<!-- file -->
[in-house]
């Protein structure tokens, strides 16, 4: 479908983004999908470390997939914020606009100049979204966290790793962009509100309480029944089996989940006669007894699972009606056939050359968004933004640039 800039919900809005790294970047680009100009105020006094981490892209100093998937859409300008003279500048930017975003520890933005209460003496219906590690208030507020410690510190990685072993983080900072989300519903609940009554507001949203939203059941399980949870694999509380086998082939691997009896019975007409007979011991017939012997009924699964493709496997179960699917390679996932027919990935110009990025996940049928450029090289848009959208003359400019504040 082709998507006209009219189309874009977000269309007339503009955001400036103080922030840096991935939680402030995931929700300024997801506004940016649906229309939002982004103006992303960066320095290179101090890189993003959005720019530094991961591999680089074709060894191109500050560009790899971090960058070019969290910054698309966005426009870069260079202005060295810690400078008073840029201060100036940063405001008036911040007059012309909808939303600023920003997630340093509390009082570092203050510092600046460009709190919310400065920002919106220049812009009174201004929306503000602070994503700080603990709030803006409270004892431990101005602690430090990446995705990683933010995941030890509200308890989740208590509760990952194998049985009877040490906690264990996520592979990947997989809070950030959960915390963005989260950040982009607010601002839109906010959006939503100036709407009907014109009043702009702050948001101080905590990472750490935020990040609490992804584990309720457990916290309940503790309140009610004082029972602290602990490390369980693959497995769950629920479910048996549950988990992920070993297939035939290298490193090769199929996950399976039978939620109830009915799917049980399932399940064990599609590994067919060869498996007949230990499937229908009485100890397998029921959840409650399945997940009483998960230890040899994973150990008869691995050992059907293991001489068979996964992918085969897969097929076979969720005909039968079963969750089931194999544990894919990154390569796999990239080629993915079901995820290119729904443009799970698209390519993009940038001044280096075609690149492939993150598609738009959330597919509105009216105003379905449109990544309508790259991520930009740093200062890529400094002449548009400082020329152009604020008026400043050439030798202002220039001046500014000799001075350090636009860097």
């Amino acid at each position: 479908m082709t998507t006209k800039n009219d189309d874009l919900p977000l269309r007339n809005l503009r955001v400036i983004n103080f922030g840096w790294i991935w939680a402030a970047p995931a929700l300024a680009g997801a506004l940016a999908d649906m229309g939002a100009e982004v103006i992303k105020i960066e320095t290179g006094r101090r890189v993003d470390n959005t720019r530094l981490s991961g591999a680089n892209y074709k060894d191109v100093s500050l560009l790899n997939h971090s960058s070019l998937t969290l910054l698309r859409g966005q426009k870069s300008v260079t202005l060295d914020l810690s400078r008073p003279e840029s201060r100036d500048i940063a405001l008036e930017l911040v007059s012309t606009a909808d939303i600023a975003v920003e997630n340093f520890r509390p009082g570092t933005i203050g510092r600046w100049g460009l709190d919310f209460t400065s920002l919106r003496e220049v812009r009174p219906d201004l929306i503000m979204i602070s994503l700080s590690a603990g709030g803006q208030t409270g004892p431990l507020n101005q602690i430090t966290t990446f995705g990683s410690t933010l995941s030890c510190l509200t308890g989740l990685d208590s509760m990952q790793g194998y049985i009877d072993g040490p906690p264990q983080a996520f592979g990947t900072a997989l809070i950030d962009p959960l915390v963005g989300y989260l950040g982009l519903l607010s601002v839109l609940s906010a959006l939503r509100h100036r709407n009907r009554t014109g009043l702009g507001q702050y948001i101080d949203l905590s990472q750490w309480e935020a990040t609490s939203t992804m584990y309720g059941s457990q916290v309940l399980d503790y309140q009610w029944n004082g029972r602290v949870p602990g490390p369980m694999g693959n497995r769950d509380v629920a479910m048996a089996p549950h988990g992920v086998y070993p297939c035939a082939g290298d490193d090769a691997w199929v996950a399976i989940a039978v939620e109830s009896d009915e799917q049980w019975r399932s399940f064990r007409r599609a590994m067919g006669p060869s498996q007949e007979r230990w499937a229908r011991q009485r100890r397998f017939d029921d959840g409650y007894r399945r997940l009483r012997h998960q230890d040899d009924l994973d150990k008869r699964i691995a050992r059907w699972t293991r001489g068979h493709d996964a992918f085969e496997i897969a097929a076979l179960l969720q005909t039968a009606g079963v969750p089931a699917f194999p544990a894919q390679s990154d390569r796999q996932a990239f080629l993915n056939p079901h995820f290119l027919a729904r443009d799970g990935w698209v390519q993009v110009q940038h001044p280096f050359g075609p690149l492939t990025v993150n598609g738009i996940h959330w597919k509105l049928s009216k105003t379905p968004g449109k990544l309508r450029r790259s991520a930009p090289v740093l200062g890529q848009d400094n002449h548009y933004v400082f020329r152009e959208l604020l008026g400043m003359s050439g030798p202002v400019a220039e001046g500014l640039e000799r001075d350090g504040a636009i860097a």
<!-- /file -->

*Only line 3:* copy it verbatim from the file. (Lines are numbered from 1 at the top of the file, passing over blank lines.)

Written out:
């Amino acid at each position: 479908m082709t998507t006209k800039n009219d189309d874009l919900p977000l269309r007339n809005l503009r955001v400036i983004n103080f922030g840096w790294i991935w939680a402030a970047p995931a929700l300024a680009g997801a506004l940016a999908d649906m229309g939002a100009e982004v103006i992303k105020i960066e320095t290179g006094r101090r890189v993003d470390n959005t720019r530094l981490s991961g591999a680089n892209y074709k060894d191109v100093s500050l560009l790899n997939h971090s960058s070019l998937t969290l910054l698309r859409g966005q426009k870069s300008v260079t202005l060295d914020l810690s400078r008073p003279e840029s201060r100036d500048i940063a405001l008036e930017l911040v007059s012309t606009a909808d939303i600023a975003v920003e997630n340093f520890r509390p009082g570092t933005i203050g510092r600046w100049g460009l709190d919310f209460t400065s920002l919106r003496e220049v812009r009174p219906d201004l929306i503000m979204i602070s994503l700080s590690a603990g709030g803006q208030t409270g004892p431990l507020n101005q602690i430090t966290t990446f995705g990683s410690t933010l995941s030890c510190l509200t308890g989740l990685d208590s509760m990952q790793g194998y049985i009877d072993g040490p906690p264990q983080a996520f592979g990947t900072a997989l809070i950030d962009p959960l915390v963005g989300y989260l950040g982009l519903l607010s601002v839109l609940s906010a959006l939503r509100h100036r709407n009907r009554t014109g009043l702009g507001q702050y948001i101080d949203l905590s990472q750490w309480e935020a990040t609490s939203t992804m584990y309720g059941s457990q916290v309940l399980d503790y309140q009610w029944n004082g029972r602290v949870p602990g490390p369980m694999g693959n497995r769950d509380v629920a479910m048996a089996p549950h988990g992920v086998y070993p297939c035939a082939g290298d490193d090769a691997w199929v996950a399976i989940a039978v939620e109830s009896d009915e799917q049980w019975r399932s399940f064990r007409r599609a590994m067919g006669p060869s498996q007949e007979r230990w499937a229908r011991q009485r100890r397998f017939d029921d959840g409650y007894r399945r997940l009483r012997h998960q230890d040899d009924l994973d150990k008869r699964i691995a050992r059907w699972t293991r001489g068979h493709d996964a992918f085969e496997i897969a097929a076979l179960l969720q005909t039968a009606g079963v969750p089931a699917f194999p544990a894919q390679s990154d390569r796999q996932a990239f080629l993915n056939p079901h995820f290119l027919a729904r443009d799970g990935w698209v390519q993009v110009q940038h001044p280096f050359g075609p690149l492939t990025v993150n598609g738009i996940h959330w597919k509105l049928s009216k105003t379905p968004g449109k990544l309508r450029r790259s991520a930009p090289v740093l200062g890529q848009d400094n002449h548009y933004v400082f020329r152009e959208l604020l008026g400043m003359s050439g030798p202002v400019a220039e001046g500014l640039e000799r001075d350090g504040a636009i860097a």